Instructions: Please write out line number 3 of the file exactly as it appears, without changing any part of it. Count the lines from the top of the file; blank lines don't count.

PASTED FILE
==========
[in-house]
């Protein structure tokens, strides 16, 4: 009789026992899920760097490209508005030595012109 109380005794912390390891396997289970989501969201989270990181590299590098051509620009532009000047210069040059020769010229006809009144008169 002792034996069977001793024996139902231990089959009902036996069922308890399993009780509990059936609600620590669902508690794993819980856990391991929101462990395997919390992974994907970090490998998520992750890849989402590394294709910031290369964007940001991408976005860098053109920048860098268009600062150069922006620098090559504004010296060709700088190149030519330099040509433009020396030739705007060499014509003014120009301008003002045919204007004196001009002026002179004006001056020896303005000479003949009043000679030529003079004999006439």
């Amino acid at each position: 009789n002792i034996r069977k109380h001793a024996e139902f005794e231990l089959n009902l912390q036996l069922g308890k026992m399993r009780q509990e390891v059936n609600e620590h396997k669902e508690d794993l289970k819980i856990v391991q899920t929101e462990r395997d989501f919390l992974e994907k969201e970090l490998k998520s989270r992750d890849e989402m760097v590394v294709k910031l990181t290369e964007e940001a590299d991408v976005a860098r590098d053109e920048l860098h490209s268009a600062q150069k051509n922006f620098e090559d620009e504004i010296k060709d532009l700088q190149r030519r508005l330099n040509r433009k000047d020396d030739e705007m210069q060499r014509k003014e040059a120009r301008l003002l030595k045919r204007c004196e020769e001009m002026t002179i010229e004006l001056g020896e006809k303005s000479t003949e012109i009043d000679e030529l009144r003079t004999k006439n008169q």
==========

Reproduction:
């Amino acid at each position: 009789n002792i034996r069977k109380h001793a024996e139902f005794e231990l089959n009902l912390q036996l069922g308890k026992m399993r009780q509990e390891v059936n609600e620590h396997k669902e508690d794993l289970k819980i856990v391991q899920t929101e462990r395997d989501f919390l992974e994907k969201e970090l490998k998520s989270r992750d890849e989402m760097v590394v294709k910031l990181t290369e964007e940001a590299d991408v976005a860098r590098d053109e920048l860098h490209s268009a600062q150069k051509n922006f620098e090559d620009e504004i010296k060709d532009l700088q190149r030519r508005l330099n040509r433009k000047d020396d030739e705007m210069q060499r014509k003014e040059a120009r301008l003002l030595k045919r204007c004196e020769e001009m002026t002179i010229e004006l001056g020896e006809k303005s000479t003949e012109i009043d000679e030529l009144r003079t004999k006439n008169q």